A waving Queen Elizabeth II in crimson red.

Happy birthday to horse lover Queen Elizabeth II

As a child, Elizabeth was given her first horse, a Shetland pony named Peggy, at age 4, which she was riding by the age of 6. By age 18 she was an accomplished rider, and has continued to ride for pleasure into her Diamond Jubilee year.

The future Queen Elizabeth II age 6 aboard her first horse, a Shetland pony called Peggy.

Ceremonial horses

In her role as monarch, Queen Elizabeth II has ridden in ceremonial roles, including the reigning monarch’s official public birthday celebration, Trooping the Colour.

From her first appearance as princess in 1947 and throughout her reign as queen until 1986, she attended the annual Trooping the Colour ceremony on horseback. Initially, she rode a bay police horse named Tommy in 1947.

When her father, King George VI, was unwell, she rode in his place on his chestnut horse Winston, and she rode Winston after George VI’s death. Later she rode a chestnut horse named Imperial. For eighteen consecutive years, from 1969 to 1986, her horse was a black mare named Burmese. Burmese was a gift from the Royal Canadian Mounted Police. From 1987 onward, since Burmese retired, she has attended by carriage.

Burmese — A Royal Gift from Canada

In 1962, a coal black filly was born at the Royal Canadian Mounted Police Remount Ranch in Fort Walsh, Saskatchewan. She quickly became a favourite of the recruits and was trained in the unique requirements of police protocols. She learned to cope with gunfire, crowds, pipes and drums, and obstacles thrown in her path. By age five, now known as Burmese, she was performing in the famed RCMP Musical Ride.

Burmese was half Thoroughbred, half Hanoverian. She was presented as a gift to Queen Elizabeth in 1969 when the RCMP was in the UK to perform at the Royal Windsor Horse Show. It was a way to honour the long-standing relationship with the Royal Family, given that the Queen is the RCMP’s honorary commissioner. Burmese quickly became one of the Queen’s favourite mounts. For 18 consecutive years she rode Burmese for Trooping the Colour, from 1969 to 1986.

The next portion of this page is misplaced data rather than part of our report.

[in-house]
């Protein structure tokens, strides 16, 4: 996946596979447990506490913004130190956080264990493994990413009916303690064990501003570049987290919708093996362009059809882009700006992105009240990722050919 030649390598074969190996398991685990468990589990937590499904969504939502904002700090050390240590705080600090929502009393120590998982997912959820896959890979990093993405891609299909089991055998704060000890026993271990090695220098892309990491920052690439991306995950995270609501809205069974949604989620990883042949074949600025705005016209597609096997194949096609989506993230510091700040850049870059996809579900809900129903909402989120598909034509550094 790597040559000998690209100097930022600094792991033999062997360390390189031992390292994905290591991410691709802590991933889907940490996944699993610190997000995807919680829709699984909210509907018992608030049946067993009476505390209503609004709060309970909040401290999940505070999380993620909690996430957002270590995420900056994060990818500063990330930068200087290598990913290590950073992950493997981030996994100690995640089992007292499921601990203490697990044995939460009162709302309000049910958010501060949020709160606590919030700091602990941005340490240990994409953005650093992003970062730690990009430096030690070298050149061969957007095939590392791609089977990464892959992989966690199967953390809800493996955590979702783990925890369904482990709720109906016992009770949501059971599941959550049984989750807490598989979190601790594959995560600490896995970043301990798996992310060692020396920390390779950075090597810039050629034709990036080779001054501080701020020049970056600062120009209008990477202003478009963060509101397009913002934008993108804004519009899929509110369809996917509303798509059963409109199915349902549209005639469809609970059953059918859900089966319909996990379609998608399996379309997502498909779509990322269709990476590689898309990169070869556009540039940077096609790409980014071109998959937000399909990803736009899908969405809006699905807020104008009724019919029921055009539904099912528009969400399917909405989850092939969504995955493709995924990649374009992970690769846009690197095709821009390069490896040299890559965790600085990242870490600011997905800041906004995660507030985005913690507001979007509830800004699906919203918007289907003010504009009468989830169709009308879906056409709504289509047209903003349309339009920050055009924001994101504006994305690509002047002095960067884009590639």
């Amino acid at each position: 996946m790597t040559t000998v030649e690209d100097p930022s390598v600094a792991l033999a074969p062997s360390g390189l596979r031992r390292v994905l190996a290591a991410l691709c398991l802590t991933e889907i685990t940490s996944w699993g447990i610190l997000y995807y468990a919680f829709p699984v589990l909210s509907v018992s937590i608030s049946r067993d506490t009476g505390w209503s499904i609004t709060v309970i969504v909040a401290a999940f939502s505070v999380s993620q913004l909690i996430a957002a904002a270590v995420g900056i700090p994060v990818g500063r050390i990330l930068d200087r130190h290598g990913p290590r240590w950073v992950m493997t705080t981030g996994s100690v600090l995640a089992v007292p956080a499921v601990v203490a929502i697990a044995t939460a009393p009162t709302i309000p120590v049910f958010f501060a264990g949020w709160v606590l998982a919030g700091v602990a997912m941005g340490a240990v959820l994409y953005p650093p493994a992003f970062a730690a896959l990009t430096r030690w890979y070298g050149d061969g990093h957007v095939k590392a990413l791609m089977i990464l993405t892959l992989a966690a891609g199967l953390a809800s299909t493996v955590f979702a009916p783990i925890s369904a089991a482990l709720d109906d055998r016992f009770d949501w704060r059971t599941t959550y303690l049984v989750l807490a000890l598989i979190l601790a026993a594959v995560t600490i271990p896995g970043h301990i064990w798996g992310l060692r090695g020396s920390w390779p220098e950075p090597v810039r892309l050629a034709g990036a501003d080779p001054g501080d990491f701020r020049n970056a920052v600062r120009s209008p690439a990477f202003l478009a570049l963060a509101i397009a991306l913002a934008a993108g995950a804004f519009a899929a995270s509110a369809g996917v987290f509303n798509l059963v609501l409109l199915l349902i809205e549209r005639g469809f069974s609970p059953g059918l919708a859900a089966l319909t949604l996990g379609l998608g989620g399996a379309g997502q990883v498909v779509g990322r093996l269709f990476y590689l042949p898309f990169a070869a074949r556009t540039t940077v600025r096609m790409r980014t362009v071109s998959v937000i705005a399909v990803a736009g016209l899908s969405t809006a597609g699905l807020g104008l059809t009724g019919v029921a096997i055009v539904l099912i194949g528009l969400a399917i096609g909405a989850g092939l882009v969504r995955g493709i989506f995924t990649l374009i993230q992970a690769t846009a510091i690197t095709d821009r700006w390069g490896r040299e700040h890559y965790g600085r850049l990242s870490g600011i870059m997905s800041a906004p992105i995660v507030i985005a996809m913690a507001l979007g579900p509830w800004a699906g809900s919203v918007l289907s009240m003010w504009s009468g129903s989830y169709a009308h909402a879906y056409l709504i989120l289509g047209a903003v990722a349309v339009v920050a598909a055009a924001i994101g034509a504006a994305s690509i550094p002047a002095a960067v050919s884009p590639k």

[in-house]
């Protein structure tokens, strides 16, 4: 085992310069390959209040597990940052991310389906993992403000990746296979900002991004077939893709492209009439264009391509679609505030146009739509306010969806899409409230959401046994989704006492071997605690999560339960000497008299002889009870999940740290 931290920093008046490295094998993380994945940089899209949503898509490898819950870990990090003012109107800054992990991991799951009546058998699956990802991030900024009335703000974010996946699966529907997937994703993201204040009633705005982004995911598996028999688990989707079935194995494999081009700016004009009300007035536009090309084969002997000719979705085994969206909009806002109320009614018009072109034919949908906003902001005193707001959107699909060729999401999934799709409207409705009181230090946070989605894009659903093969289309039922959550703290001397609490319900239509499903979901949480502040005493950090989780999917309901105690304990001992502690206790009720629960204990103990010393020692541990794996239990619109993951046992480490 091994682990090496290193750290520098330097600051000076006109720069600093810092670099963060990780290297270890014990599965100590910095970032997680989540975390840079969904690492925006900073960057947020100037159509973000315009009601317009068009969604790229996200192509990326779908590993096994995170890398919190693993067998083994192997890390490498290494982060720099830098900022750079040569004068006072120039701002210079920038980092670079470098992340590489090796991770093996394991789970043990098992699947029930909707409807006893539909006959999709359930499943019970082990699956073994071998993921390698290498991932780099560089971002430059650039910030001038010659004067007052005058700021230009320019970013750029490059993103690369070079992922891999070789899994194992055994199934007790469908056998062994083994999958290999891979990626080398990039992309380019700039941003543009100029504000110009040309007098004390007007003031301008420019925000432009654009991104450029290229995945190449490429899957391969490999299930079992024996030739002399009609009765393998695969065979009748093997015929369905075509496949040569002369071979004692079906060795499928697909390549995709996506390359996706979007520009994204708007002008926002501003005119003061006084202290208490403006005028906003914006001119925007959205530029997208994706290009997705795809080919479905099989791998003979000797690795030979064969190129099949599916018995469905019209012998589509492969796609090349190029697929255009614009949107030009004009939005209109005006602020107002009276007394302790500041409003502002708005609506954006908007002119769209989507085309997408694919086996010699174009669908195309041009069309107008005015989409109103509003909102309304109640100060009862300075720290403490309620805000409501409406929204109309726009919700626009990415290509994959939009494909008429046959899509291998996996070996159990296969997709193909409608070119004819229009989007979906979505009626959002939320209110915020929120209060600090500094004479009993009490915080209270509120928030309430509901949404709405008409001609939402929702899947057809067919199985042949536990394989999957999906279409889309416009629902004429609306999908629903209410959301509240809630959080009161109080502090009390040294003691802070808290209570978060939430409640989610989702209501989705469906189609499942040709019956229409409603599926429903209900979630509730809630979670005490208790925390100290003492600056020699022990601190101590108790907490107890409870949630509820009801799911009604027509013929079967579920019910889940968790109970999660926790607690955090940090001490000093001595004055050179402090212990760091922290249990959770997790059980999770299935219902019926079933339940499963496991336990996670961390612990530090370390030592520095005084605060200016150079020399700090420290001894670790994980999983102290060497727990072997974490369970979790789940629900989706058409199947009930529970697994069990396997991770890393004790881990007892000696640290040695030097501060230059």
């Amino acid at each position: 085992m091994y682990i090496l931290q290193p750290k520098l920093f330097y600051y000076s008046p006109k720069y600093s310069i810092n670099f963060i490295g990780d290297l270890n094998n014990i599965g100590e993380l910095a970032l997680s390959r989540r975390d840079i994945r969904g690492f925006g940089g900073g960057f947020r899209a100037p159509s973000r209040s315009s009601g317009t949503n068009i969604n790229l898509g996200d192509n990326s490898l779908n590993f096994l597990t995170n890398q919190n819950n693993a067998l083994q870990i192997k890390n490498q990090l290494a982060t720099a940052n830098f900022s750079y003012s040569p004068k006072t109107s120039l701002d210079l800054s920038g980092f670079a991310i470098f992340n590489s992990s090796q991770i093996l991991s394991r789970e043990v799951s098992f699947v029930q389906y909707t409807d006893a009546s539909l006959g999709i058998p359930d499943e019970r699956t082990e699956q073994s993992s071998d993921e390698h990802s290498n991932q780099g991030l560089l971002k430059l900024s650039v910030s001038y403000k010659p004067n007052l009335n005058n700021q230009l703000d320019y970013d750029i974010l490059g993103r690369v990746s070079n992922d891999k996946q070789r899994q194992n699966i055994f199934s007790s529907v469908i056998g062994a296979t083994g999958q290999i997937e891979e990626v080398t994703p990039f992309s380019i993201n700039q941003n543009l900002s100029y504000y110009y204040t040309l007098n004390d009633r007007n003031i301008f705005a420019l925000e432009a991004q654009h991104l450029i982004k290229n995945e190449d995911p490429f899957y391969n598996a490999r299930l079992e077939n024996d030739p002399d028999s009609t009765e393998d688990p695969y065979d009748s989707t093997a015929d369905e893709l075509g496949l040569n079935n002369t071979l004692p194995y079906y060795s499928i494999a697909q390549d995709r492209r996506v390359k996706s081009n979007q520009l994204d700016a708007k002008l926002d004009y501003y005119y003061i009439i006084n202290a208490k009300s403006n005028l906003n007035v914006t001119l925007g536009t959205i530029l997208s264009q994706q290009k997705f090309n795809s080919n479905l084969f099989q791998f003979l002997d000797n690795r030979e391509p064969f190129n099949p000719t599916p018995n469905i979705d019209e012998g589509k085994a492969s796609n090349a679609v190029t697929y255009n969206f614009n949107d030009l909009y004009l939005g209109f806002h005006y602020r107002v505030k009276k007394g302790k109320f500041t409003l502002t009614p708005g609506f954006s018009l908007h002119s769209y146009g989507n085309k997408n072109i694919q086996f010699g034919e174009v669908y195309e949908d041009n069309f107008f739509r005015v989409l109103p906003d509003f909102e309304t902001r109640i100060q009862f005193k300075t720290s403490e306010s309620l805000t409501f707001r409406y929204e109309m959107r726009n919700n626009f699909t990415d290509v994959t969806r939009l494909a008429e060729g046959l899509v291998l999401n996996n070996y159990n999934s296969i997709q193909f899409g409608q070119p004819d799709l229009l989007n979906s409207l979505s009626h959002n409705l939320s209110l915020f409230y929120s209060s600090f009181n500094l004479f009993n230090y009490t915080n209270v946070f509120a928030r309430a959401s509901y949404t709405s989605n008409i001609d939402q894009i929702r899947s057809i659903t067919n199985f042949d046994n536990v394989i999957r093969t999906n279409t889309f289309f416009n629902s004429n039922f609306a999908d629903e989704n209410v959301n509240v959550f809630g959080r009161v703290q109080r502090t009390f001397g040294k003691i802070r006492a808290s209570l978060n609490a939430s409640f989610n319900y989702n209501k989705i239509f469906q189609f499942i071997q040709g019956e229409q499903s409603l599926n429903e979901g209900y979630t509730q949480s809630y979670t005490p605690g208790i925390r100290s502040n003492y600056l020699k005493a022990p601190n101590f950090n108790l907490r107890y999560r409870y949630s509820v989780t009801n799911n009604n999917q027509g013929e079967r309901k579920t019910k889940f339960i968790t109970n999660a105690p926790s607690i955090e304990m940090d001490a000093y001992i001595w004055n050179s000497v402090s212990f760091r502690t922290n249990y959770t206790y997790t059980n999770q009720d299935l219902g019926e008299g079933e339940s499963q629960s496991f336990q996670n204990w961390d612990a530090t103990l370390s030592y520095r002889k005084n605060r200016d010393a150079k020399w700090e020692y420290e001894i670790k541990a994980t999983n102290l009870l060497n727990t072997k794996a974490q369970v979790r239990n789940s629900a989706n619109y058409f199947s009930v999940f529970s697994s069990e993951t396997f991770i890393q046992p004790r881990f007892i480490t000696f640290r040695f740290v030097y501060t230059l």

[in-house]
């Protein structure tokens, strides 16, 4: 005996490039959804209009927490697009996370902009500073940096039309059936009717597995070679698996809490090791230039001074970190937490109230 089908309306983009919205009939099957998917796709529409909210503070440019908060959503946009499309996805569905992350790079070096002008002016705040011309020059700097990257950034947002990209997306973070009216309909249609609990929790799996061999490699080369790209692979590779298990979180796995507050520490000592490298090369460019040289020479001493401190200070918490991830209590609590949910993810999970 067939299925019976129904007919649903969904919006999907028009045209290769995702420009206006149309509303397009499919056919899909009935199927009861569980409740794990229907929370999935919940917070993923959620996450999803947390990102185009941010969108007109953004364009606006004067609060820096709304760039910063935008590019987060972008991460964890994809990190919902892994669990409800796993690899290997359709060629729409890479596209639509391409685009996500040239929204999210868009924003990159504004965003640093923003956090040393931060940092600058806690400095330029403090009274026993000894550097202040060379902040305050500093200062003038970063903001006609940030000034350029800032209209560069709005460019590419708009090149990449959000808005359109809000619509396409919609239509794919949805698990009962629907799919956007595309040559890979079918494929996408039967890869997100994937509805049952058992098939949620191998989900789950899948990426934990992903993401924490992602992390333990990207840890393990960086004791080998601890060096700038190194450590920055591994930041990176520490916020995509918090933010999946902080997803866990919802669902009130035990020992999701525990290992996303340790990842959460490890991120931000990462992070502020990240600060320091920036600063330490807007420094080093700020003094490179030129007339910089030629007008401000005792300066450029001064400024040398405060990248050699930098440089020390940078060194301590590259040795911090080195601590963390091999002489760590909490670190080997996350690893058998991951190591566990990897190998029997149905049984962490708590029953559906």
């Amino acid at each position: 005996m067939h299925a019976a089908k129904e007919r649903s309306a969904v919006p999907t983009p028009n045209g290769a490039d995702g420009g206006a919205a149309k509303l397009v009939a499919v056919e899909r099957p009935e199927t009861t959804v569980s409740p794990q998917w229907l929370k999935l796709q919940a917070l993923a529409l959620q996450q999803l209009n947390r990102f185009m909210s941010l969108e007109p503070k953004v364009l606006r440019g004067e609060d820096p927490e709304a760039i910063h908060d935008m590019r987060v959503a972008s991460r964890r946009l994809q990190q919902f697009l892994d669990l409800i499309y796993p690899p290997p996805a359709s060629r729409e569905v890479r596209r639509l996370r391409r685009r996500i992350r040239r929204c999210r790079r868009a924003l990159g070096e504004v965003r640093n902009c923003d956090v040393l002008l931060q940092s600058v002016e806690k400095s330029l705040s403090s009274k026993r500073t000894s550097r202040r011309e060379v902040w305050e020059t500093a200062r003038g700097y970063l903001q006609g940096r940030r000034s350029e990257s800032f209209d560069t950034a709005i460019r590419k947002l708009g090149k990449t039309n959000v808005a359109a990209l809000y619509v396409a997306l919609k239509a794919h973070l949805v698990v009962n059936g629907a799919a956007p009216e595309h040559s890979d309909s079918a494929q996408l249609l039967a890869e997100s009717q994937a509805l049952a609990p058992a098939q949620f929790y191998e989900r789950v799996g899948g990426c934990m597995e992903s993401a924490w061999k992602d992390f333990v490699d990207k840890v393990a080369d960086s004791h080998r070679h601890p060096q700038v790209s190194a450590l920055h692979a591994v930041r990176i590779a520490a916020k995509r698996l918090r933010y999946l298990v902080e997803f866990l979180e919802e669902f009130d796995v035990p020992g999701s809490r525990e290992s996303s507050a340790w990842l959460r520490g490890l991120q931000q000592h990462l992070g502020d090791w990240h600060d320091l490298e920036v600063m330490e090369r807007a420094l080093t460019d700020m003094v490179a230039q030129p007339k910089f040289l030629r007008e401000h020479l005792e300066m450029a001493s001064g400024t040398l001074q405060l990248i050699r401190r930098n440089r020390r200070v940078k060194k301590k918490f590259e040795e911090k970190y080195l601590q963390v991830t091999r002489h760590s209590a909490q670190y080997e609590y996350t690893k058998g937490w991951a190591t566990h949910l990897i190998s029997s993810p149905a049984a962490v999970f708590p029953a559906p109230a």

HM The Queen, Trooping the Colour 1980 on Burmese.
HM The Queen, Trooping the Colour on Burmese (1980). The Sovereign’s birthday is officially celebrated by this ceremonial pageant. It is also called the Queen’s Birthday Parade.
HM The Queen, Trooping the Colour on Burmese (1980). The Sovereign's birthday is officially celebrated by the ceremony of Trooping the Colour, also called the Queen's Birthday Parade.
HM The Queen salutes during Trooping the Colour aboard Burmese (1980).

During the 1981 Trooping the Colour, the Queen was mounted on Burmese when six blank shots rang out in the crowd. Burmese startled but the Queen expertly brought her under control.

Burmese was retired from public life in 1986. She was turned out to pasture at Windsor Castle where the Queen could see her frequently on visits. In 1990, at age 28, Burmese passed away and was buried on the grounds.

Statue of Queen Elizabeth II and her beloved Burmese, Regina, Saskatchewan.

To honour her equine partner, the Queen commissioned a bronze statue of herself mounted in classic sidesaddle on Burmese. The statue was unveiled in 2005 in front of the Saskatchewan Legislative building in Regina.

The 2020 Trooping the Colour Event is set to be held on June 13th.

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7 thoughts on “Happy birthday to horse lover Queen Elizabeth II”

  1. I thought I had a different view so I give you the first sentence from a Wikipedia

    “From an early age, Queen Elizabeth II has had a keen interest in horses. Into her reign this has developed into one of her main leisure time activities, with a particular emphasis on the breeding of thoroughbreds for horse racing.”

    Horse lover, eh?


      1. She is a racing fan and breeder. I’ve heard you can love horse racing or love horses but you can’t do both. My position is to outlaw the carnage entirely.


        1. In the U.S., no doubt about it. They dope, maim and kill racehorses continually. I was a racing photographer in England for years, and still have many contacts there. HM still sets the standard for racehorse care in that part of the world. She is quite alone in that. Leaders of other racing nations could care less. I wish her daughter did better. Anne has actually advocated for more horse slaughter.


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